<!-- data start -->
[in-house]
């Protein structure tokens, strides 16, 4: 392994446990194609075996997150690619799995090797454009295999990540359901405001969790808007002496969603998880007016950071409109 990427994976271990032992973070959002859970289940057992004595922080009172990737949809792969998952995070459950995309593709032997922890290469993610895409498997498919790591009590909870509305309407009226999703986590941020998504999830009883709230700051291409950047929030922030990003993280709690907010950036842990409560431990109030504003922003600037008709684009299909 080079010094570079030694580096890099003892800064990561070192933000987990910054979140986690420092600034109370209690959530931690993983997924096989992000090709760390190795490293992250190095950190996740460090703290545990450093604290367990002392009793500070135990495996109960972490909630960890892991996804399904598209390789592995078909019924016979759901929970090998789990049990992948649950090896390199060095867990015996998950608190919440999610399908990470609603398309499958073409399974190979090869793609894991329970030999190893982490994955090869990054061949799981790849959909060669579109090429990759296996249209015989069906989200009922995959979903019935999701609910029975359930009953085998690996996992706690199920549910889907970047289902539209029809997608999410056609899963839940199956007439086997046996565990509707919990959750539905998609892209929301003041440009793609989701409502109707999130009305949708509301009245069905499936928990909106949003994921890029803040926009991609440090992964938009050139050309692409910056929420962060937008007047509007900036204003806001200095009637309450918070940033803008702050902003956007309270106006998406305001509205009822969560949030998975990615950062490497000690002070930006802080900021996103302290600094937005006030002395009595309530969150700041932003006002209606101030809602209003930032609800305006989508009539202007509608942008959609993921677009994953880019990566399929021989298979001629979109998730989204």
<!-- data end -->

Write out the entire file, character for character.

[in-house]
């Protein structure tokens, strides 16, 4: 392994446990194609075996997150690619799995090797454009295999990540359901405001969790808007002496969603998880007016950071409109 990427994976271990032992973070959002859970289940057992004595922080009172990737949809792969998952995070459950995309593709032997922890290469993610895409498997498919790591009590909870509305309407009226999703986590941020998504999830009883709230700051291409950047929030922030990003993280709690907010950036842990409560431990109030504003922003600037008709684009299909 080079010094570079030694580096890099003892800064990561070192933000987990910054979140986690420092600034109370209690959530931690993983997924096989992000090709760390190795490293992250190095950190996740460090703290545990450093604290367990002392009793500070135990495996109960972490909630960890892991996804399904598209390789592995078909019924016979759901929970090998789990049990992948649950090896390199060095867990015996998950608190919440999610399908990470609603398309499958073409399974190979090869793609894991329970030999190893982490994955090869990054061949799981790849959909060669579109090429990759296996249209015989069906989200009922995959979903019935999701609910029975359930009953085998690996996992706690199920549910889907970047289902539209029809997608999410056609899963839940199956007439086997046996565990509707919990959750539905998609892209929301003041440009793609989701409502109707999130009305949708509301009245069905499936928990909106949003994921890029803040926009991609440090992964938009050139050309692409910056929420962060937008007047509007900036204003806001200095009637309450918070940033803008702050902003956007309270106006998406305001509205009822969560949030998975990615950062490497000690002070930006802080900021996103302290600094937005006030002395009595309530969150700041932003006002209606101030809602209003930032609800305006989508009539202007509608942008959609993921677009994953880019990566399929021989298979001629979109998730989204």